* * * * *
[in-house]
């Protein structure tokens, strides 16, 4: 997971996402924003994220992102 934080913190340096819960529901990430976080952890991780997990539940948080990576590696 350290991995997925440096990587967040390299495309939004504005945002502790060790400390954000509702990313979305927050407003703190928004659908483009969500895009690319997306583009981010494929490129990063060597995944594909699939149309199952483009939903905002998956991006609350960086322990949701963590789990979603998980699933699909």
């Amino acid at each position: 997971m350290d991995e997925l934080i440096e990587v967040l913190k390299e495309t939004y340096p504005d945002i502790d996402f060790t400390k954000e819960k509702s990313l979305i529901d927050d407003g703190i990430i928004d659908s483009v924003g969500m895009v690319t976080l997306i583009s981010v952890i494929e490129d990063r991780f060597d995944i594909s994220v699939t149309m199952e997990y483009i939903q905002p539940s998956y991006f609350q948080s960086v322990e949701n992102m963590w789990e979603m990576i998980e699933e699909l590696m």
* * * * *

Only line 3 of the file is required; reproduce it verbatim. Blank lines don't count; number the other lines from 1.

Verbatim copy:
């Amino acid at each position: 997971m350290d991995e997925l934080i440096e990587v967040l913190k390299e495309t939004y340096p504005d945002i502790d996402f060790t400390k954000e819960k509702s990313l979305i529901d927050d407003g703190i990430i928004d659908s483009v924003g969500m895009v690319t976080l997306i583009s981010v952890i494929e490129d990063r991780f060597d995944i594909s994220v699939t149309m199952e997990y483009i939903q905002p539940s998956y991006f609350q948080s960086v322990e949701n992102m963590w789990e979603m990576i998980e699933e699909l590696m």